Corporate tech-training company Global Knowledge will acquire the operations of Canada's leading corporate training firm, Nexient Learning, a business whose aggressive expansion left it with too much debt to withstand the recession.
The two companies announced today that Cary-based Global Knowledge has agreed to buy Nexient's assets for an undisclosed sum. Read Tuesday's exclusive post on the deal here.
Nexient recently filed for the Canadian equivalent of Chapter 11 bankruptcy, and the sale requires court approval. The deal is expected to be finalized "within the next two weeks, if not sooner," said Douglas Lawson, chief financial officer at Nexient.
Nexient has about 220 employees and generated $55.2 million in revenue last year by providing information technology and business courses to more than 100,000 trainees at 12 training sites across Canada.
"We view the Canadian training marketplace as having significant growth potential and the chance to acquire Nexient's operations presented a rare opportunity to expand in this important market," Global Knowledge CEO Brian Branson said in a prepared statement.
Branson, who is meeting with Nexient employees in Canada today, could not be reached immediately for additional comment.
The Canadian business will continue to operate as Nexient "for an undetermined period," according to the announcement.
Global Knowledge, which is owned by New York investment firm Welsh, Carson and Stowe, generated more than $275 million in revenue last year.
The company provides information technology and business training at its own centers, on customers' sites and over the Internet. It operates in 16 countries and partners with leading technology companies such as Cisco, Microsoft and VMware to provide certified training in their products.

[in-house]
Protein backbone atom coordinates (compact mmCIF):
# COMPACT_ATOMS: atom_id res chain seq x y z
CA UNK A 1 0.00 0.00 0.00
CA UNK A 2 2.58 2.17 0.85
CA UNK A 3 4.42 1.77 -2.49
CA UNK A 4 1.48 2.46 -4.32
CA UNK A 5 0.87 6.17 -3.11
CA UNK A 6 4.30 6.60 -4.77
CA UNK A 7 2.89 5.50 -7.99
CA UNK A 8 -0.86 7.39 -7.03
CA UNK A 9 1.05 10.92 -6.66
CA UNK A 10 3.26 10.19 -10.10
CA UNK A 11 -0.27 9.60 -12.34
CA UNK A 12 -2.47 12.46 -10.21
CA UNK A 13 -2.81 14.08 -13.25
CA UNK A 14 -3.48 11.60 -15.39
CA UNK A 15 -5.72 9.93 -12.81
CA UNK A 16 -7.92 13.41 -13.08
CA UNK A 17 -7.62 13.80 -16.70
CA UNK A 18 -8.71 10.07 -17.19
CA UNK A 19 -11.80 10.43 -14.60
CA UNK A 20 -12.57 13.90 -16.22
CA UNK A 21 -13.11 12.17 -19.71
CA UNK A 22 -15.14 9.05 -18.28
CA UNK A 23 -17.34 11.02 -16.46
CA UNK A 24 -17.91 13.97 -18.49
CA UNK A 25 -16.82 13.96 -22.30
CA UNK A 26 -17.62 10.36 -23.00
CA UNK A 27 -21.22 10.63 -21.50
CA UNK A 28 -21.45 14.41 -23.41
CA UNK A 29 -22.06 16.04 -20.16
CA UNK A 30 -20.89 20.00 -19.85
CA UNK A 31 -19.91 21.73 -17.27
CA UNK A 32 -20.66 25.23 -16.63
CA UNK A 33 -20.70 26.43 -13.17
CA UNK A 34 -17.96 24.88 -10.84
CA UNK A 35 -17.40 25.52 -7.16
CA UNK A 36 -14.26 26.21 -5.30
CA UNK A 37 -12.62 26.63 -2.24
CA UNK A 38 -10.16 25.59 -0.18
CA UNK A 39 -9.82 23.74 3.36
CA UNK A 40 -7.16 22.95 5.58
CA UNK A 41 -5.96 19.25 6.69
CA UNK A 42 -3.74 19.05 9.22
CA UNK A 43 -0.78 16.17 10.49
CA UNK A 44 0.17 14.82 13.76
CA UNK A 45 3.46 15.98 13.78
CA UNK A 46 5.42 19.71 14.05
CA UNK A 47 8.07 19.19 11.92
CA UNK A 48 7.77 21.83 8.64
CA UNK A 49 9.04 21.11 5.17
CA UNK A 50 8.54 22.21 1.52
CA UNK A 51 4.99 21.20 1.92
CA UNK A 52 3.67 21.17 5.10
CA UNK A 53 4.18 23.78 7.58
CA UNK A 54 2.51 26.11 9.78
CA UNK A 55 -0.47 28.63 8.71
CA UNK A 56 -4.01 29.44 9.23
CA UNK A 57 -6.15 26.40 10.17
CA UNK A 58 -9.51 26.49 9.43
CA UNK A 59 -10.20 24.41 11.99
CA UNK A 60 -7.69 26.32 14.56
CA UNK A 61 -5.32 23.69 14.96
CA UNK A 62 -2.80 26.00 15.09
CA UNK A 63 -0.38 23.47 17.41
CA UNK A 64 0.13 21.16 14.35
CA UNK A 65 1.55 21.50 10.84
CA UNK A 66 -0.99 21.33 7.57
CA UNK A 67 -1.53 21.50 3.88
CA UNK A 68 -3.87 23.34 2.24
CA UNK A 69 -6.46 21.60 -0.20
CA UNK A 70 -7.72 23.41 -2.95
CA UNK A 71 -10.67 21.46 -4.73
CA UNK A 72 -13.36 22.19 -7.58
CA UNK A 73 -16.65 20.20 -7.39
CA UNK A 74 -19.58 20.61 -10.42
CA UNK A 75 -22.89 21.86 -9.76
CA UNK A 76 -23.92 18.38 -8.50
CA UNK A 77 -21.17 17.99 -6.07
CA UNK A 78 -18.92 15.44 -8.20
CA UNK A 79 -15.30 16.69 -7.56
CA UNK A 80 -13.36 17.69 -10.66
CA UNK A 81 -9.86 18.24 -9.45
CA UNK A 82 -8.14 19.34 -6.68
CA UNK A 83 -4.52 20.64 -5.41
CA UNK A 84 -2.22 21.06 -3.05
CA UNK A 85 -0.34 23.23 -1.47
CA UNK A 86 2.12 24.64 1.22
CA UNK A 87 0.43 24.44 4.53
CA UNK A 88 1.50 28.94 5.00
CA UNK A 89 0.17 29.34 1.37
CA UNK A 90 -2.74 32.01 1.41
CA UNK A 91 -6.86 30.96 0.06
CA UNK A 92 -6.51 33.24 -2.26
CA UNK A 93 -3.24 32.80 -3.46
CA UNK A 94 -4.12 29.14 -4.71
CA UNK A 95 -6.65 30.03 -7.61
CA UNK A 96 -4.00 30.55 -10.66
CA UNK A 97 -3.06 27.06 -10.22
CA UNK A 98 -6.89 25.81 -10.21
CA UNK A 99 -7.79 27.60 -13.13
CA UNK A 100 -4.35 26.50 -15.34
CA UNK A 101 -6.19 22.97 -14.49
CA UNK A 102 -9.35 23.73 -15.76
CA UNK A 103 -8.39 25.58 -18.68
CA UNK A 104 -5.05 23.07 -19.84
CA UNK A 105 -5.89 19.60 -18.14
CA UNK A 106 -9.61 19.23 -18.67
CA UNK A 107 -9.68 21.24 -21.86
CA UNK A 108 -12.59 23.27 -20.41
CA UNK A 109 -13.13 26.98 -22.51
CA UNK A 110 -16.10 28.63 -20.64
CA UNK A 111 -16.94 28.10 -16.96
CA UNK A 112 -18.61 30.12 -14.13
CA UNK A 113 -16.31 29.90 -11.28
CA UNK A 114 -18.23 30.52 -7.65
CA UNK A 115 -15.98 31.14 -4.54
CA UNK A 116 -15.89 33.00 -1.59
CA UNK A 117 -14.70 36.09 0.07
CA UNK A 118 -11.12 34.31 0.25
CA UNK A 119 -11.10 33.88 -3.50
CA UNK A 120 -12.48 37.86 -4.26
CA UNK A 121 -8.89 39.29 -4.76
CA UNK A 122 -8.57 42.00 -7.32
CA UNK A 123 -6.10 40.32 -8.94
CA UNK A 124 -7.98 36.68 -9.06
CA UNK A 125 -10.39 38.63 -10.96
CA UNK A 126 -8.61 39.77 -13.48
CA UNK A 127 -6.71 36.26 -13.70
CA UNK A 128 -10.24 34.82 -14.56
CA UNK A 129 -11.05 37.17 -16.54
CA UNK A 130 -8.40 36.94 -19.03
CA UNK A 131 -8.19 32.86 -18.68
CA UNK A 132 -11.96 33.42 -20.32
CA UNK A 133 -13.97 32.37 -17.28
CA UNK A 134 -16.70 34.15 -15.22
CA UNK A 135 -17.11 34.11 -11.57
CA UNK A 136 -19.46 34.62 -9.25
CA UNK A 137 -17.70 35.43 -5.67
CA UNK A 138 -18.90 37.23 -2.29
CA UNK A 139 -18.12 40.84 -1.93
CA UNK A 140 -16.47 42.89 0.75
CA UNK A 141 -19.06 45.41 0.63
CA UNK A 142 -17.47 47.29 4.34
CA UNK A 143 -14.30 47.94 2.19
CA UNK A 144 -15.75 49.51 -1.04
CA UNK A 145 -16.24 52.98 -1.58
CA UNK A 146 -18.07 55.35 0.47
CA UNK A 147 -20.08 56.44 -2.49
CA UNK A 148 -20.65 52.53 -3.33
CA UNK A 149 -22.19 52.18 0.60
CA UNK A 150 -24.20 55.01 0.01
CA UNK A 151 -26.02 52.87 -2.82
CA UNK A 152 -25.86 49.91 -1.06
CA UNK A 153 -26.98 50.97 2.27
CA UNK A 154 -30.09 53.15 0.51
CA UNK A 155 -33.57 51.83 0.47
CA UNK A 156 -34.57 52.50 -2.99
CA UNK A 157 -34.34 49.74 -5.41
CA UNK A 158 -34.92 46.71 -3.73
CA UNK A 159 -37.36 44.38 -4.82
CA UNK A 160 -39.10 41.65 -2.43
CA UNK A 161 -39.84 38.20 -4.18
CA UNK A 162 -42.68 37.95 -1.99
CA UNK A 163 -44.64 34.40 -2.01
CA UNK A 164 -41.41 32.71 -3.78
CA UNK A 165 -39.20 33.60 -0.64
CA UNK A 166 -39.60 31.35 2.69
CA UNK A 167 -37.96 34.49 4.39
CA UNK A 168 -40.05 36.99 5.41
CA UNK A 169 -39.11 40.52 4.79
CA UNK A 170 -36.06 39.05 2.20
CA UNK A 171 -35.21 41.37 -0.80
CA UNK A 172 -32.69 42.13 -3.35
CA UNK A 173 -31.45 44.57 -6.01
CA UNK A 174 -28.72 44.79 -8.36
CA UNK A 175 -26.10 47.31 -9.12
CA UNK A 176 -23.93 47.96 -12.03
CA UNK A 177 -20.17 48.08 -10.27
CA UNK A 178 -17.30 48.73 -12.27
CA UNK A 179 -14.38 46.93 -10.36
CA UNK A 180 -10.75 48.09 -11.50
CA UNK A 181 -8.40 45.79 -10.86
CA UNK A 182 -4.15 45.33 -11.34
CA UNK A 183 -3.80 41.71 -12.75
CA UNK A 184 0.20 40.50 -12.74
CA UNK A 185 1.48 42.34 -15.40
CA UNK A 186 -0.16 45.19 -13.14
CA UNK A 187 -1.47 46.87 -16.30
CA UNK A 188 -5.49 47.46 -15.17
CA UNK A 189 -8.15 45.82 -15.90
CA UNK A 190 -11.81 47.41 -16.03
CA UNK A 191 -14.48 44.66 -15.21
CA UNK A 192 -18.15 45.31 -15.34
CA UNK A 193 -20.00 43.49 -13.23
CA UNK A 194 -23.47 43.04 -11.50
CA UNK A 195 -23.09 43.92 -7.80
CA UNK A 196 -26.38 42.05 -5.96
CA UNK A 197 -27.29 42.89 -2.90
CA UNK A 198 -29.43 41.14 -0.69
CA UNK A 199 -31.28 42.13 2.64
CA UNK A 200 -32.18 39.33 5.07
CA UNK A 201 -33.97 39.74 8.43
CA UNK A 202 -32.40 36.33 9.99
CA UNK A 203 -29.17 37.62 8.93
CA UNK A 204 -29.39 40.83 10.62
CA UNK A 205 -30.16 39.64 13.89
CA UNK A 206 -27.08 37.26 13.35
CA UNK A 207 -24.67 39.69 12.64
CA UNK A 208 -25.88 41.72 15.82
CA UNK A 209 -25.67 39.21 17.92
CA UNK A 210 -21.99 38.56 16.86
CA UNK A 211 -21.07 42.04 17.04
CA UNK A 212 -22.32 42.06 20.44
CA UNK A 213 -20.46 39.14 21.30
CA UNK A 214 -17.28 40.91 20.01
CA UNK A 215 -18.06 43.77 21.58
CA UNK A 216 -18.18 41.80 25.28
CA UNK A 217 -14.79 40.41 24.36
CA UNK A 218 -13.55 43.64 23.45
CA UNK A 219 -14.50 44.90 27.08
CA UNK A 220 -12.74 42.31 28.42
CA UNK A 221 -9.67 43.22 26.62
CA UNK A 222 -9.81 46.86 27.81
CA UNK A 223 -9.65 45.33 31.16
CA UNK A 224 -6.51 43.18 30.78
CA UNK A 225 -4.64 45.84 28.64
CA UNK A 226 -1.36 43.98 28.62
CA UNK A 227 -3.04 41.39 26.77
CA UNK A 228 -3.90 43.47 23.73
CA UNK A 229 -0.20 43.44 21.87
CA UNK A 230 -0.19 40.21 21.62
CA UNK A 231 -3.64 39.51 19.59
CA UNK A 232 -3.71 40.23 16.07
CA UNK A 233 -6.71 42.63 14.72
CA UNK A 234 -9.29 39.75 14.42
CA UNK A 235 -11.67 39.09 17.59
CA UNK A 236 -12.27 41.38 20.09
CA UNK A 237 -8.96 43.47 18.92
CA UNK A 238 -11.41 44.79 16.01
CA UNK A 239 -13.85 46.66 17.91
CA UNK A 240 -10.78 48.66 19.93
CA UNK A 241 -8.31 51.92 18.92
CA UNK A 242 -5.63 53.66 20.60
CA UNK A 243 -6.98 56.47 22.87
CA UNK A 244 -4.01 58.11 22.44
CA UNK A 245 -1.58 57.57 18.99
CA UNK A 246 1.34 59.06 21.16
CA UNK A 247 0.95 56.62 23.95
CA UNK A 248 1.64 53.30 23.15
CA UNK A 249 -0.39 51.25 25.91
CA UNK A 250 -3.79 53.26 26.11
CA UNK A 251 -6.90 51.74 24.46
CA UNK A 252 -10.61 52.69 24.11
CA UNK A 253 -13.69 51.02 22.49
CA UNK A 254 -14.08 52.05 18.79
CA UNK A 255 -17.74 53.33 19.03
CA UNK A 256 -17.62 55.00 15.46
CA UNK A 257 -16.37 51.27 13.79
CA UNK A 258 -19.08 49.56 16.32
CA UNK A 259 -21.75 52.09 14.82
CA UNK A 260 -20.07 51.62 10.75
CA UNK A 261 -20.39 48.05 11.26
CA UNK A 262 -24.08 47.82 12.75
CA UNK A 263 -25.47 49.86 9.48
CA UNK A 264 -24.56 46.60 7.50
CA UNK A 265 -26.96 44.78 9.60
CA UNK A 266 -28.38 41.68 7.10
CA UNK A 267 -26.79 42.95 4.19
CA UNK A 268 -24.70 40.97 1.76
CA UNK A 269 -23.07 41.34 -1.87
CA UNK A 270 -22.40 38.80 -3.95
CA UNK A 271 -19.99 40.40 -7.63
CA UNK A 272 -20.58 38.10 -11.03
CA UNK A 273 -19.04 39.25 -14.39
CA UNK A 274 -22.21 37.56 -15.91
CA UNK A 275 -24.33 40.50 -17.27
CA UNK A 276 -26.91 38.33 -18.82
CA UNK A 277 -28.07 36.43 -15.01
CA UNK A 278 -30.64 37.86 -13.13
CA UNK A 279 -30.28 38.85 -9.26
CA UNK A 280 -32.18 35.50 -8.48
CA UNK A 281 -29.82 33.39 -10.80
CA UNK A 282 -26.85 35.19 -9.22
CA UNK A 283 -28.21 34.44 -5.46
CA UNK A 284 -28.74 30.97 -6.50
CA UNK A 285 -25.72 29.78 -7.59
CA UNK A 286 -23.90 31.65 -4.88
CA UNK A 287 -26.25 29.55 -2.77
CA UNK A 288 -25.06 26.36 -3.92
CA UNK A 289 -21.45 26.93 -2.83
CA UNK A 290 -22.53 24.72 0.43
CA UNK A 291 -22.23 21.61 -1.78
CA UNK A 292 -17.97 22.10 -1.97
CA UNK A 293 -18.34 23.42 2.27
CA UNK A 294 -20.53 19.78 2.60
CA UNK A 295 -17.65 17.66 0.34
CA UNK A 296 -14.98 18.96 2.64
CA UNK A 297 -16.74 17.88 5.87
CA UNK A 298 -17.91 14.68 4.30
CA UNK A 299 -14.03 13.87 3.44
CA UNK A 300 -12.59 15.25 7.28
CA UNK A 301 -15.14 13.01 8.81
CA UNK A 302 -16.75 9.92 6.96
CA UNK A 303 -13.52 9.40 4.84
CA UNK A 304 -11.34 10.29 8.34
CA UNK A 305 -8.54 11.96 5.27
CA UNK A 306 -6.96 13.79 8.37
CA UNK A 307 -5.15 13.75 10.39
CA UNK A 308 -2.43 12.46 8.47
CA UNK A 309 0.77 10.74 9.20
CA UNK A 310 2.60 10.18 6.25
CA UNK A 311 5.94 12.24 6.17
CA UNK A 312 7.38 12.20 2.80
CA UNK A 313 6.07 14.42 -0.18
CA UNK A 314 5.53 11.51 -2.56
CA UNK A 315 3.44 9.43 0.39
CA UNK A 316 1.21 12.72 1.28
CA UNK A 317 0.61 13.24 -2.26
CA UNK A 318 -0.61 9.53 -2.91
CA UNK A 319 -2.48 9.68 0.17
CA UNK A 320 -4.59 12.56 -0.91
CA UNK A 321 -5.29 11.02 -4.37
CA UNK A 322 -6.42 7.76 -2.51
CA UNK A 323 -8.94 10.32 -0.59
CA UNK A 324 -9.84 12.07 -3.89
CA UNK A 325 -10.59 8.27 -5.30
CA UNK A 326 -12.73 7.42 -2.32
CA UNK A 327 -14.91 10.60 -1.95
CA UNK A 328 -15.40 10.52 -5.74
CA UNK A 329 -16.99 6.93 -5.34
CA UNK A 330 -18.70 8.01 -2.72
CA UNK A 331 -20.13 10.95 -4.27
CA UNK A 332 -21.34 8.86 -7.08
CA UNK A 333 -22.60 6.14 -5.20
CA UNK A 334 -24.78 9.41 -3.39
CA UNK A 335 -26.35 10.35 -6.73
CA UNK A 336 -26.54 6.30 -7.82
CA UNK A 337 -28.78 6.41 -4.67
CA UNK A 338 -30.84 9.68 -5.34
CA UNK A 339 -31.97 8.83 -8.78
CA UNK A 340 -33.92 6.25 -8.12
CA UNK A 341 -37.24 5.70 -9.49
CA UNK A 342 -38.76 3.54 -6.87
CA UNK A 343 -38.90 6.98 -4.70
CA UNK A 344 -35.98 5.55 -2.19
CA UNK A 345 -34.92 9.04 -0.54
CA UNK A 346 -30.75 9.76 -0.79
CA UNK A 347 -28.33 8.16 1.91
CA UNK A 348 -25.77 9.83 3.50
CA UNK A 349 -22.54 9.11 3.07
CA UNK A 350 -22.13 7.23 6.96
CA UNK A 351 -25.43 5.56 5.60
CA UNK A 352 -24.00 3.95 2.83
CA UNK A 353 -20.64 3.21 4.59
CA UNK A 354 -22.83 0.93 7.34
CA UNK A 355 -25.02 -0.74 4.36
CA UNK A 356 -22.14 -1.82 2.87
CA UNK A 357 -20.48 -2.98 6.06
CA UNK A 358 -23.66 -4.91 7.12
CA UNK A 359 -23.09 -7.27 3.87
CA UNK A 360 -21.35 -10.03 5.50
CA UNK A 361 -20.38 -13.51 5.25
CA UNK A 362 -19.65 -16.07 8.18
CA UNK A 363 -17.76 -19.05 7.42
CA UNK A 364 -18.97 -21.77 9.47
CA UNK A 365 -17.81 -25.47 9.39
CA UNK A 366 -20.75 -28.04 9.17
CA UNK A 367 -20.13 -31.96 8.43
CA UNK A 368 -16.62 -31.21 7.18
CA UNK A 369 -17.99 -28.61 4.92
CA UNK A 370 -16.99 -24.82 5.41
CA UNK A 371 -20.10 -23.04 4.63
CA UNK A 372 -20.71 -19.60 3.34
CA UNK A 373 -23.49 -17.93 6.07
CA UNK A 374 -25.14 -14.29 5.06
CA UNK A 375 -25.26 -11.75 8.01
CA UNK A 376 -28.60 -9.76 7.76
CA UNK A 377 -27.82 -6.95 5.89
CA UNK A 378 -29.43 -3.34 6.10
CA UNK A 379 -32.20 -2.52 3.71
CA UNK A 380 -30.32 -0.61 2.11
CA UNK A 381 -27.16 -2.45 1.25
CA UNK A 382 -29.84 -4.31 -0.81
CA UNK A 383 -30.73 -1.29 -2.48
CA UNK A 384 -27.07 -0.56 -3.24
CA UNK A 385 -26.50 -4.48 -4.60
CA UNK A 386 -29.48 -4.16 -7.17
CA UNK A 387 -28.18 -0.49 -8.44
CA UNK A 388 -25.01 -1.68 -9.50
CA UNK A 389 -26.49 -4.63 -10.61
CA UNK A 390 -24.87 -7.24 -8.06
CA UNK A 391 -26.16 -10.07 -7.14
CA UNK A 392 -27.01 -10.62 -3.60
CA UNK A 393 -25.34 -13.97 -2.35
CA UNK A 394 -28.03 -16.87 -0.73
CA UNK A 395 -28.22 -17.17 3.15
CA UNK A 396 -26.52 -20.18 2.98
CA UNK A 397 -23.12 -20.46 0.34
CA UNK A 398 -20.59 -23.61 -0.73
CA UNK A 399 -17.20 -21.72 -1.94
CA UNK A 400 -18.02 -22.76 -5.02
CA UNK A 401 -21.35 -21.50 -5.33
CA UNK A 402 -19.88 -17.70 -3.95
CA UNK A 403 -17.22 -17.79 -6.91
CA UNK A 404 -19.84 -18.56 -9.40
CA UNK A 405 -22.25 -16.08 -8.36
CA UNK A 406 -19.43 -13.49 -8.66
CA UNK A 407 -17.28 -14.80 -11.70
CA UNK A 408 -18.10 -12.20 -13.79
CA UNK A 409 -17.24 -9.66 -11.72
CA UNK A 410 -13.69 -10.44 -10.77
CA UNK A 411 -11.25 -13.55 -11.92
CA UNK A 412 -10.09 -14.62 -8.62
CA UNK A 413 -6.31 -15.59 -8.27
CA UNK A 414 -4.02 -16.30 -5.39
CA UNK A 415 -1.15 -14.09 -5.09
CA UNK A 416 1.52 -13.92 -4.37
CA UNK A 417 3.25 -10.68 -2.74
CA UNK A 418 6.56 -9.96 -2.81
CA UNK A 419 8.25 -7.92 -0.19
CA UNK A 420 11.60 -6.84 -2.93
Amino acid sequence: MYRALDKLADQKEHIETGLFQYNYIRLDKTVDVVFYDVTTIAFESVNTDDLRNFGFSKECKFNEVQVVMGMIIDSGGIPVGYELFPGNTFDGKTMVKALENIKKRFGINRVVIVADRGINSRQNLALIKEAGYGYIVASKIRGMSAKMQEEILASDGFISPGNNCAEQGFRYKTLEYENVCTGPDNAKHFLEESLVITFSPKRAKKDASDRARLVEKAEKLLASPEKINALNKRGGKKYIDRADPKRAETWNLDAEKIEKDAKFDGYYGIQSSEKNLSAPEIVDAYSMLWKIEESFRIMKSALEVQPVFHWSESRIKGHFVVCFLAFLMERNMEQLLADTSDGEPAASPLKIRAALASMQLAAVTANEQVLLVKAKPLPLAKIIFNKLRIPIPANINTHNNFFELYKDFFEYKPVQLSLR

Global Knowledge has just under 1,200 employees, including about 300 in Cary, after laying off about 70 workers in the spring. Branson said at the time that the company's cost-cutting efforts would position it to thrive -- and grab market share from weaker competitors -- when the economy turned around.
Lawson referred questions about future staffing levels at Nexient, and what's in store for the company's top management, to Global Knowledge.
"They are the buyer," he said. "They decide."
Global Knowledge emerged as the winner of a bidding process run by a court-appointed monitor, Lawson said.
Nexient is the product of a series of acquisitions that led to a lot of restructuring costs and a pile of debt, more than $36 million when it filed for protection from creditors, Lawson said.
"By the time the recession came along, we did not have the financial strength to weather it through," he said.
Still, Lawson expects the business to thrive under Global Knowledge's wing.
"Nexient, despite all our challenges, remains Canada's leader in corporate training," he said. "We have continued to do as well or better than any training company, despite our financial condition. And so I would say that, under Global Knowledge, we would be excited about our prospects."